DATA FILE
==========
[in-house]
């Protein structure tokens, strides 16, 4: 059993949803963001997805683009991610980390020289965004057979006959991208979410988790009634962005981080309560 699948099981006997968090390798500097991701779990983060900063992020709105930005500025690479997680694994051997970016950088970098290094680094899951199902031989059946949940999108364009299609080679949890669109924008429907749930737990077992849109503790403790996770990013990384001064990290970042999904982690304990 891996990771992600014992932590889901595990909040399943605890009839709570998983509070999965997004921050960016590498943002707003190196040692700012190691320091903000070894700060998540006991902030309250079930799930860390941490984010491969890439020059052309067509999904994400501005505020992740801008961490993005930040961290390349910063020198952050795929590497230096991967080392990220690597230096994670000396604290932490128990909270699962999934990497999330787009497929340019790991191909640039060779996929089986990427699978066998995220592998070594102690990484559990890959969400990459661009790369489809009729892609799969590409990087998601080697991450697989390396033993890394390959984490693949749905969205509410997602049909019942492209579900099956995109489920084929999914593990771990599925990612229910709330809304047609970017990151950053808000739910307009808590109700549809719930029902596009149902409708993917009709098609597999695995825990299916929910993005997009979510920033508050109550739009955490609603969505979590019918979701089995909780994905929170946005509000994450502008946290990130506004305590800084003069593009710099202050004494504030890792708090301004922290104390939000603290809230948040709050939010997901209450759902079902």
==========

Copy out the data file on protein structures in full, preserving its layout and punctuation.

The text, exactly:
[in-house]
């Protein structure tokens, strides 16, 4: 059993949803963001997805683009991610980390020289965004057979006959991208979410988790009634962005981080309560 699948099981006997968090390798500097991701779990983060900063992020709105930005500025690479997680694994051997970016950088970098290094680094899951199902031989059946949940999108364009299609080679949890669109924008429907749930737990077992849109503790403790996770990013990384001064990290970042999904982690304990 891996990771992600014992932590889901595990909040399943605890009839709570998983509070999965997004921050960016590498943002707003190196040692700012190691320091903000070894700060998540006991902030309250079930799930860390941490984010491969890439020059052309067509999904994400501005505020992740801008961490993005930040961290390349910063020198952050795929590497230096991967080392990220690597230096994670000396604290932490128990909270699962999934990497999330787009497929340019790991191909640039060779996929089986990427699978066998995220592998070594102690990484559990890959969400990459661009790369489809009729892609799969590409990087998601080697991450697989390396033993890394390959984490693949749905969205509410997602049909019942492209579900099956995109489920084929999914593990771990599925990612229910709330809304047609970017990151950053808000739910307009808590109700549809719930029902596009149902409708993917009709098609597999695995825990299916929910993005997009979510920033508050109550739009955490609603969505979590019918979701089995909780994905929170946005509000994450502008946290990130506004305590800084003069593009710099202050004494504030890792708090301004922290104390939000603290809230948040709050939010997901209450759902079902």